In Brooklyn, between the intersection with Kings Highway and Remsen Avenue, and the intersection with 79th Street and South Conduit Avenue one block east of the Brooklyn-Queens border, it is one of the widest boulevards in the entire city, being a multi-median divided, 10-lane wide boulevard, similar to Queens' Woodhaven Boulevard and Queens Boulevard. While the speed limit on the other sections of Linden Boulevard is 25 miles per hour, in line with the city speed limit, this section of Linden Boulevard is signed at 35 miles per hour (with speed limit camera enforcement). It is also one of Brooklyn's busiest streets, carrying many trucks, as it is the only direct route for commercial vehicles between Long Island and the Verrazzano-Narrows Bridge since commercial traffic is banned from the Belt Parkway, which runs between the same points. The stretch of Linden Boulevard from Caton Avenue to Conduit Avenue is part of New York State Route 27.
In Brooklyn, the B20 bus runs on Linden Boulevard between Ashford Street and Elderts Lane in East New York. The B8 runs on Linden Boulevard between Rockaway Avenue and Church Ave. In Queens, the Q4 bus line serves Linden Boulevard between Merrick Boulevard and the Nassau County border. The Q9 also serves a small stretch of Linden Boulevard in Richmond Hill.
Rappers Q-Tip and Phife Dawg, the founding members of the hip-hop group A Tribe Called Quest, both grew up on Linden Boulevard in the neighborhood of St. Albans, Queens in the 1970s and 80s. They later referred to Linden Boulevard in their songs "Check the Rhime" and "Jazz (We've Got)" (from the album The Low End Theory), "Steve Biko (Stir It Up)" (from Midnight Marauders) and "1nce Again", "Mind Power" and "Get A Hold" (from Beats, Rhymes and Life). The music video for "Check the Rhime" was mostly filmed on Linden Boulevard, and showed Q-Tip and Phife Dawg rapping above a crowd on the rooftop of a dry-cleaning store on Linden and 192nd Street. On July 2016, several months after Phife Dawg's death, a mural honoring A Tribe Called Quest was put up on the side of that dry cleaning store. In November 2016, the section of Linden Boulevard at the corner of 192nd St. was honorarily renamed to "Malik 'Phife Dawg' Taylor Way".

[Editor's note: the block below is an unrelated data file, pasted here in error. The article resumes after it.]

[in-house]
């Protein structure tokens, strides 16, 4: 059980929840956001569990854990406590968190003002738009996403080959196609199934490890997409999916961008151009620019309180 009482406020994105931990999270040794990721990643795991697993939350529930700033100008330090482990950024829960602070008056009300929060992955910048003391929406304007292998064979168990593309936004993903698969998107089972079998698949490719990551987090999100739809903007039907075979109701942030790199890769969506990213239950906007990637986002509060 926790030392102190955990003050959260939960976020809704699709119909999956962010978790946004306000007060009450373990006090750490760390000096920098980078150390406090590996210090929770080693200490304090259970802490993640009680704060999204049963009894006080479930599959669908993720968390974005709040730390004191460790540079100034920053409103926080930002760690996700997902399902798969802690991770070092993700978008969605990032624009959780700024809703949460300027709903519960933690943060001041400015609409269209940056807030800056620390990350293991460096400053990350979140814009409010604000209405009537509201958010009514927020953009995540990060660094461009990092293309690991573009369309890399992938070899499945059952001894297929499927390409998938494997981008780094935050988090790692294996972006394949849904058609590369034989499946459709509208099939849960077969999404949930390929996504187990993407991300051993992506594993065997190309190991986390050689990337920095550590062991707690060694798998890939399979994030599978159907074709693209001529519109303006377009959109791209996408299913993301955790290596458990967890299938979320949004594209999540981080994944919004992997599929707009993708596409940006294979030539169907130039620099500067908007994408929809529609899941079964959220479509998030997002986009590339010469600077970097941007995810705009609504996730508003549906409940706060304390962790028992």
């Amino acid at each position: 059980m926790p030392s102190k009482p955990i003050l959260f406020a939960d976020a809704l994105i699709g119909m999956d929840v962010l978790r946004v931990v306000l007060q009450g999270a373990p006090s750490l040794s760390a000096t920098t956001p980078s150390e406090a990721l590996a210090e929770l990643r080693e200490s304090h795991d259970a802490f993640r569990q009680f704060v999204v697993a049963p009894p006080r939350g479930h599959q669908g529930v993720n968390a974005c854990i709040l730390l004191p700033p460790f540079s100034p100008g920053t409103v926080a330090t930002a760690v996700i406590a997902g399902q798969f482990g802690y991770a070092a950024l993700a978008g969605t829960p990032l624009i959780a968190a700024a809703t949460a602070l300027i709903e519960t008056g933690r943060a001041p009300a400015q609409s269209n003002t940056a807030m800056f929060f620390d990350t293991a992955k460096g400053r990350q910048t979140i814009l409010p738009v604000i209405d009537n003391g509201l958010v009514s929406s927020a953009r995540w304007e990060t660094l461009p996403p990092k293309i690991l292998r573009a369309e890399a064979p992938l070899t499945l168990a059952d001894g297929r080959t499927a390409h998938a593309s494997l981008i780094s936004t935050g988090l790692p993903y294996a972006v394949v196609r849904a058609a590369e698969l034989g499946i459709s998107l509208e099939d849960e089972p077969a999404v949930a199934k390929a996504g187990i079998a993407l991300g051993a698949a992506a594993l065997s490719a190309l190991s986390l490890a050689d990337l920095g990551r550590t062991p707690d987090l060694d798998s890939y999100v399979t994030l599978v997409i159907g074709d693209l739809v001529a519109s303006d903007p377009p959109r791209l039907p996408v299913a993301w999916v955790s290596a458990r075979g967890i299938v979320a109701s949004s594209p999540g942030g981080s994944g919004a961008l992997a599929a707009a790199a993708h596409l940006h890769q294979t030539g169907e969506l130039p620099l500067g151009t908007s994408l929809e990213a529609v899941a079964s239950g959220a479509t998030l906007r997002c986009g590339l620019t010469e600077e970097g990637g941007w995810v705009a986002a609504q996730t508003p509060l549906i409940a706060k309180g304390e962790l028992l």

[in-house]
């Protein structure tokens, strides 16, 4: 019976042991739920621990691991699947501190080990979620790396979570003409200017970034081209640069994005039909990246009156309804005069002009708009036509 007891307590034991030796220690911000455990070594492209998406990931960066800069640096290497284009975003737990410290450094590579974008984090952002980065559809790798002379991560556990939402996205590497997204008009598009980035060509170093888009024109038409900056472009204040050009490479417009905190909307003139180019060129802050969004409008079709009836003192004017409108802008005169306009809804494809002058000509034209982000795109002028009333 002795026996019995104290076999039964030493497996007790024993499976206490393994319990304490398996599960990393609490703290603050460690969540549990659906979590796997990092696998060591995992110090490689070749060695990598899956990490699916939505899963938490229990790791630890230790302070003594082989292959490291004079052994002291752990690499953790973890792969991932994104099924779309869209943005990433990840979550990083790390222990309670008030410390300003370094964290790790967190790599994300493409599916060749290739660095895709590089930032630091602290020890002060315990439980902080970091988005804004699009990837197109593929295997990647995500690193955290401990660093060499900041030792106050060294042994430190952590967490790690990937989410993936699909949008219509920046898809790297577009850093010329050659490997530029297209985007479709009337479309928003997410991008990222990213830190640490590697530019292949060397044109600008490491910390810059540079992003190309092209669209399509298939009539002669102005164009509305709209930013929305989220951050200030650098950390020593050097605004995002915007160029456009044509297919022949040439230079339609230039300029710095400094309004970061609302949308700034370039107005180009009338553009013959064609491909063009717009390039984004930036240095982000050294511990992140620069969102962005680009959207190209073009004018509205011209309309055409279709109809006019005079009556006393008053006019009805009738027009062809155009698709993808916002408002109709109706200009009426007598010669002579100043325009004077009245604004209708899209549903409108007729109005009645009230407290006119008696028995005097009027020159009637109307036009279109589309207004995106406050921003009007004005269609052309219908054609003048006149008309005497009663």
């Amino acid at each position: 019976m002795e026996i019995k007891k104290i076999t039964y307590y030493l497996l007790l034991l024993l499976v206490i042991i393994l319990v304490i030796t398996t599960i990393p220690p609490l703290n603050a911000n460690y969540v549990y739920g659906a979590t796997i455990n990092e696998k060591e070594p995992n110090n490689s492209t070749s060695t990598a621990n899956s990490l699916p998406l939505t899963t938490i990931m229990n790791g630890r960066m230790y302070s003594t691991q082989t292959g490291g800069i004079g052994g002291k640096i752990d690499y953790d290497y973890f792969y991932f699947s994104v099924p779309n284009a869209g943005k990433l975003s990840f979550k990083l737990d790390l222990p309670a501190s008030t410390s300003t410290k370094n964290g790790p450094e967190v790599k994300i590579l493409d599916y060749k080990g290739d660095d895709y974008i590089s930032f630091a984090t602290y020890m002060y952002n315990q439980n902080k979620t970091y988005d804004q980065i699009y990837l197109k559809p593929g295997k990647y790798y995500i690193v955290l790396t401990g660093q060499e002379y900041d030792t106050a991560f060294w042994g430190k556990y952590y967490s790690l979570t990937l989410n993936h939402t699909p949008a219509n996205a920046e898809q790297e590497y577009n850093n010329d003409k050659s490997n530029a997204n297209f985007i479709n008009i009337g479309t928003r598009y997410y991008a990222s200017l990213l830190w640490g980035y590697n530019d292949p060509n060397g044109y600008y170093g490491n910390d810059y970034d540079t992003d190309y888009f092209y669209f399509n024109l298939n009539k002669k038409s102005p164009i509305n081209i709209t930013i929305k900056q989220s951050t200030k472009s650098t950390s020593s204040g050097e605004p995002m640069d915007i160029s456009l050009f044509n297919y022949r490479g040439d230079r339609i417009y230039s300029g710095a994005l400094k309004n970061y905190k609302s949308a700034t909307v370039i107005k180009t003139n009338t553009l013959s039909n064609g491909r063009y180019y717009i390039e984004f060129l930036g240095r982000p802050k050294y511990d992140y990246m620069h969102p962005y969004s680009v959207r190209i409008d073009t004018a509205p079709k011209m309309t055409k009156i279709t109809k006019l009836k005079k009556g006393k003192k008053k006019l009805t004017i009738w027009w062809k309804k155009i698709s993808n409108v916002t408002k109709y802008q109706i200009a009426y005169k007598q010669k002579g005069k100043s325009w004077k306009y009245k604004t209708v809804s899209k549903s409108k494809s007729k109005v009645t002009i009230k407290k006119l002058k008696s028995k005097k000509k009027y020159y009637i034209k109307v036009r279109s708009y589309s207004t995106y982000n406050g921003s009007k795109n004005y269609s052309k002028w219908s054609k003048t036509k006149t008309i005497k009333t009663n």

The 1998 film Belly features Linden Boulevard.
|0.2||0.32||west (Caton Avenue) / Bedford Avenue||NY 27 leaves/joins Linden Boulevard|
|East Flatbush||0.5||0.80||Nostrand Avenue|
|1.9||3.1||Kings Highway||No eastbound left turns; western terminus of service roads|
|East New York||3.7||6.0||Pennsylvania Avenue|
|Queens||Ozone Park||6.0||9.7||east (Conduit Avenue)||Partial interchange; NY 27 continues east|
|Gap in route, including a 0.4-mile (0.6 km) long segment with no major intersections|
|South Ozone Park||0.0||0.0||Rockaway Boulevard|
|1.1||1.8||(Van Wyck Expressway) - Kennedy Airport, Whitestone Bridge, Bronx||Exit 3 on I-678; access via service roads|
|South Jamaica||2.6||4.2||Merrick Boulevard|
|Cambria Heights||4.4||7.1||Francis Lewis Boulevard|
|55||89||west / north - Kennedy Airport, Whitestone Bridge, Bronx||Exit 25B on Belt / Cross Island Parkways; access via service roads|
North Valley Stream line
|5.6||9.0||Western terminus of unsigned CR C36|
|Nassau||North Valley Stream||5.8||9.3||Elmont Road to east|
|6.3||10.1||Central Avenue / east - East Islip||Exit 13 on Southern Parkway; CR C36 continues south|
|1.000 mi = 1.609 km; 1.000 km = 0.621 mi|